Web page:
I was not ready for that question. After a few moments of self-evaluation and regret, I told her that while there are indeed some Nazarene churches who are welcoming, the denomination as a whole is still growing and learning, that we still have the marks of bigotry and ignorance that need to heal, and that I am confident we will.

I cannot recall how or when I learned what I did about sexuality before I grew to become welcoming and affirming. Evangelical culture is awash in messaging about “defending marriage”, “the moral majority”, the “gay agenda”, and other turns of phrase for reducing queer lives to sexual deviance. I can recall it being normal to have a visceral reaction when encountering anyone who was gay. After all, I knew everything I needed to know, right? But coming to know queer people, coming to love and be loved by them, you are forced to reconcile what you thought you knew with the faces and lives you actually begin to know. How can it ever make sense to tell someone that the church that nurtured you would not also accept them as they are, would not let them teach Sunday School, or preach, or lead music, or work with their children without resounding objections? How do you tell someone whose life is just as loving and hard-fought as yours, that they cannot fully participate in your church because your church does not exercise the same flexibility in biblical interpretation that we extend to the role of women in church, people who are divorced, or people who eat shellfish?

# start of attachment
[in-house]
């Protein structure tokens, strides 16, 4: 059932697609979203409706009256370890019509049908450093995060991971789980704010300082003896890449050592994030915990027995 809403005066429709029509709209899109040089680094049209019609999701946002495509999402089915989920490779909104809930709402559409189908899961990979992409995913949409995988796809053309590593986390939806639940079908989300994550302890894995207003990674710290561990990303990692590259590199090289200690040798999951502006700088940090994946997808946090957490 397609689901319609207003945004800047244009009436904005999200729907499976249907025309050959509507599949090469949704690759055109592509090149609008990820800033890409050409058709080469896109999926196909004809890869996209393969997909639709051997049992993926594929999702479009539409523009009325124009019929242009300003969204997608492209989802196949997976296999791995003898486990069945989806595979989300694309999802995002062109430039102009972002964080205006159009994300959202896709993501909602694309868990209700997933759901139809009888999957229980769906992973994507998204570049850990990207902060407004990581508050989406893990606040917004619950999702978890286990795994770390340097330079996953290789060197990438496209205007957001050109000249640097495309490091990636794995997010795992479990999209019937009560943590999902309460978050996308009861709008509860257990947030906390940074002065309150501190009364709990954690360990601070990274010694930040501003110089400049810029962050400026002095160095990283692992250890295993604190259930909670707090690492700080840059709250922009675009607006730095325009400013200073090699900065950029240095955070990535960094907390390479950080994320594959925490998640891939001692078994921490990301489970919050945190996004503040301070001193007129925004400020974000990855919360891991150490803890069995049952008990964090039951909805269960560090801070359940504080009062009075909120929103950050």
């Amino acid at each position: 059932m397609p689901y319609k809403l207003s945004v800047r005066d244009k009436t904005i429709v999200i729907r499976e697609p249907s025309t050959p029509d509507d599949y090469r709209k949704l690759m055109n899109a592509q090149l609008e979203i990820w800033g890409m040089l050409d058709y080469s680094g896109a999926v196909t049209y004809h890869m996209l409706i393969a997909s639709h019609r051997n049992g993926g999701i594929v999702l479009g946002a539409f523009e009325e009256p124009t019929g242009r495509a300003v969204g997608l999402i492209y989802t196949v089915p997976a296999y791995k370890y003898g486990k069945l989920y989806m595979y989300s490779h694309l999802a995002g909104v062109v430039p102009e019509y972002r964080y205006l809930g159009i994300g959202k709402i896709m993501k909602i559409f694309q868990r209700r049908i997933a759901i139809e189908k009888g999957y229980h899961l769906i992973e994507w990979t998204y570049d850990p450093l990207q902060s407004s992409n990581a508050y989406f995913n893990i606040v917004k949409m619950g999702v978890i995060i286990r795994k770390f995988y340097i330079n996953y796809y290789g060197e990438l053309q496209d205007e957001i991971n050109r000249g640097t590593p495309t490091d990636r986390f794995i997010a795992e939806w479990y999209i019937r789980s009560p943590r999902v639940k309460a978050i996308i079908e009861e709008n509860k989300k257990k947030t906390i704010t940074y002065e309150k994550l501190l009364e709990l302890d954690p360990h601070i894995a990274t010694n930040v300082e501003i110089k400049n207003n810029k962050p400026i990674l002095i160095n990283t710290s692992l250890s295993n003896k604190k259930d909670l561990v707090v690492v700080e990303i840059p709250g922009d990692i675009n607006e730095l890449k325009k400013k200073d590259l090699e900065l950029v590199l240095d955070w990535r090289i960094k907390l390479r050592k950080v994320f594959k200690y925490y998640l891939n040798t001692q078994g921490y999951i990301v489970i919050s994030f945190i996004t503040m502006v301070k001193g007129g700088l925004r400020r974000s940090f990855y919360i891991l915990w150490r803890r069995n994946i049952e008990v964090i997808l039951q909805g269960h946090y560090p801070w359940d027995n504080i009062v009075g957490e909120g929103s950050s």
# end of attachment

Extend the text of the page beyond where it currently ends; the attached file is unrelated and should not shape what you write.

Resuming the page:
This was not “the gay agenda” looking me in the eyes at the church potluck, it was Kate—a woman so delighted to see me volunteer to do dishes that she would go on to hug me every time she saw me on Sunday mornings. In (almost) the words of Fanny Crosby, I love my friend Kate because she, knowing how I had spent the formative years of my life principally opposed to people like her, first loved me.